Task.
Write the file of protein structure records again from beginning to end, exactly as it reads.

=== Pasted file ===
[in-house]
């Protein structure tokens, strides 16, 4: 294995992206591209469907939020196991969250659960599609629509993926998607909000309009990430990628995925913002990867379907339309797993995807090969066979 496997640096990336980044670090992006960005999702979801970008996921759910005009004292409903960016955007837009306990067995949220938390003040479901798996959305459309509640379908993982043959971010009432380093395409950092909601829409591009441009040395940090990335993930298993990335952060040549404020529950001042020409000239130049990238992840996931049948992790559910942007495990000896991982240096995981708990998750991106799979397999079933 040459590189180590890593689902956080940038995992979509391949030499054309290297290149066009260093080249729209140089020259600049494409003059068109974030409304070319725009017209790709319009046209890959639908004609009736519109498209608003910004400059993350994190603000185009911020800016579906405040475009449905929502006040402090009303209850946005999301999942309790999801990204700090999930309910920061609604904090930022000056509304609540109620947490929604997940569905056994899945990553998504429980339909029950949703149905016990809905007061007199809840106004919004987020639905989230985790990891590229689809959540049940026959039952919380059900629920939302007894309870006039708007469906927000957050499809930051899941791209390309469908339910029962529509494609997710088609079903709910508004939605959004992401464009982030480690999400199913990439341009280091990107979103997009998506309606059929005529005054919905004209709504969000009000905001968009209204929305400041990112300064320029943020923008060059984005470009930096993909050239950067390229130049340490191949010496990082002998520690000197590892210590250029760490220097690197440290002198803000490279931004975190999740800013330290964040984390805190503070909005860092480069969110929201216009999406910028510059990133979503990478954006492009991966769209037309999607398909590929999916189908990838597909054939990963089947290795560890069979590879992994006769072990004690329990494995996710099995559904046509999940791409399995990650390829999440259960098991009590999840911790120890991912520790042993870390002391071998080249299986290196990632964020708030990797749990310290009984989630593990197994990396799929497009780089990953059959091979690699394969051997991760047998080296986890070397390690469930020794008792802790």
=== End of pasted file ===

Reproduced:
[in-house]
């Protein structure tokens, strides 16, 4: 294995992206591209469907939020196991969250659960599609629509993926998607909000309009990430990628995925913002990867379907339309797993995807090969066979 496997640096990336980044670090992006960005999702979801970008996921759910005009004292409903960016955007837009306990067995949220938390003040479901798996959305459309509640379908993982043959971010009432380093395409950092909601829409591009441009040395940090990335993930298993990335952060040549404020529950001042020409000239130049990238992840996931049948992790559910942007495990000896991982240096995981708990998750991106799979397999079933 040459590189180590890593689902956080940038995992979509391949030499054309290297290149066009260093080249729209140089020259600049494409003059068109974030409304070319725009017209790709319009046209890959639908004609009736519109498209608003910004400059993350994190603000185009911020800016579906405040475009449905929502006040402090009303209850946005999301999942309790999801990204700090999930309910920061609604904090930022000056509304609540109620947490929604997940569905056994899945990553998504429980339909029950949703149905016990809905007061007199809840106004919004987020639905989230985790990891590229689809959540049940026959039952919380059900629920939302007894309870006039708007469906927000957050499809930051899941791209390309469908339910029962529509494609997710088609079903709910508004939605959004992401464009982030480690999400199913990439341009280091990107979103997009998506309606059929005529005054919905004209709504969000009000905001968009209204929305400041990112300064320029943020923008060059984005470009930096993909050239950067390229130049340490191949010496990082002998520690000197590892210590250029760490220097690197440290002198803000490279931004975190999740800013330290964040984390805190503070909005860092480069969110929201216009999406910028510059990133979503990478954006492009991966769209037309999607398909590929999916189908990838597909054939990963089947290795560890069979590879992994006769072990004690329990494995996710099995559904046509999940791409399995990650390829999440259960098991009590999840911790120890991912520790042993870390002391071998080249299986290196990632964020708030990797749990310290009984989630593990197994990396799929497009780089990953059959091979690699394969051997991760047998080296986890070397390690469930020794008792802790």